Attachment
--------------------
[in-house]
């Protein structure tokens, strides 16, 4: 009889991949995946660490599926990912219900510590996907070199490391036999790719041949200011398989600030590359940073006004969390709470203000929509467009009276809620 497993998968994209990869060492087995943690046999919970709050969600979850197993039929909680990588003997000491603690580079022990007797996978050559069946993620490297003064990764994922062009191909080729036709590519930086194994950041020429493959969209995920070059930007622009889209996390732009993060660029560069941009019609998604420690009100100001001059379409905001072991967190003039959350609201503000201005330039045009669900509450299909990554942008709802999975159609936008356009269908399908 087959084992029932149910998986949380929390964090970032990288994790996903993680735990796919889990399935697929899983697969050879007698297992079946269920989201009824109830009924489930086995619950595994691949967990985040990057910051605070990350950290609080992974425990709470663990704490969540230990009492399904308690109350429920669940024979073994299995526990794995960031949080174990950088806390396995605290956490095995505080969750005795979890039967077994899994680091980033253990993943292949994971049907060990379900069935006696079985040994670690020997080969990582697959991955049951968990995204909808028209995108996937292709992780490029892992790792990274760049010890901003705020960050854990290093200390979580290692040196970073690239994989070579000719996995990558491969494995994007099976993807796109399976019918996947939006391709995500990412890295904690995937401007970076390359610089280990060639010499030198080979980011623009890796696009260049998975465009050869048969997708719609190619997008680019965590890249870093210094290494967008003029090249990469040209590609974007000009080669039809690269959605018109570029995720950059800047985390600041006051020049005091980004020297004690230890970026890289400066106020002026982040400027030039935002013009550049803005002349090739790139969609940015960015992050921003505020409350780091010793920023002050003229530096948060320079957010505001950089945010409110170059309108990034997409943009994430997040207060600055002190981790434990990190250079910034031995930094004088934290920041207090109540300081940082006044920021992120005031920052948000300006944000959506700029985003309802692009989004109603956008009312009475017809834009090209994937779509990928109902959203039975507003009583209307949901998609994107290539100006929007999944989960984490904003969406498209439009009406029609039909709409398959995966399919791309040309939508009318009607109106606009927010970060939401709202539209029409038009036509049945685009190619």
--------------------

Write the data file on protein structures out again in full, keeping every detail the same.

[in-house]
């Protein structure tokens, strides 16, 4: 009889991949995946660490599926990912219900510590996907070199490391036999790719041949200011398989600030590359940073006004969390709470203000929509467009009276809620 497993998968994209990869060492087995943690046999919970709050969600979850197993039929909680990588003997000491603690580079022990007797996978050559069946993620490297003064990764994922062009191909080729036709590519930086194994950041020429493959969209995920070059930007622009889209996390732009993060660029560069941009019609998604420690009100100001001059379409905001072991967190003039959350609201503000201005330039045009669900509450299909990554942008709802999975159609936008356009269908399908 087959084992029932149910998986949380929390964090970032990288994790996903993680735990796919889990399935697929899983697969050879007698297992079946269920989201009824109830009924489930086995619950595994691949967990985040990057910051605070990350950290609080992974425990709470663990704490969540230990009492399904308690109350429920669940024979073994299995526990794995960031949080174990950088806390396995605290956490095995505080969750005795979890039967077994899994680091980033253990993943292949994971049907060990379900069935006696079985040994670690020997080969990582697959991955049951968990995204909808028209995108996937292709992780490029892992790792990274760049010890901003705020960050854990290093200390979580290692040196970073690239994989070579000719996995990558491969494995994007099976993807796109399976019918996947939006391709995500990412890295904690995937401007970076390359610089280990060639010499030198080979980011623009890796696009260049998975465009050869048969997708719609190619997008680019965590890249870093210094290494967008003029090249990469040209590609974007000009080669039809690269959605018109570029995720950059800047985390600041006051020049005091980004020297004690230890970026890289400066106020002026982040400027030039935002013009550049803005002349090739790139969609940015960015992050921003505020409350780091010793920023002050003229530096948060320079957010505001950089945010409110170059309108990034997409943009994430997040207060600055002190981790434990990190250079910034031995930094004088934290920041207090109540300081940082006044920021992120005031920052948000300006944000959506700029985003309802692009989004109603956008009312009475017809834009090209994937779509990928109902959203039975507003009583209307949901998609994107290539100006929007999944989960984490904003969406498209439009009406029609039909709409398959995966399919791309040309939508009318009607109106606009927010970060939401709202539209029409038009036509049945685009190619």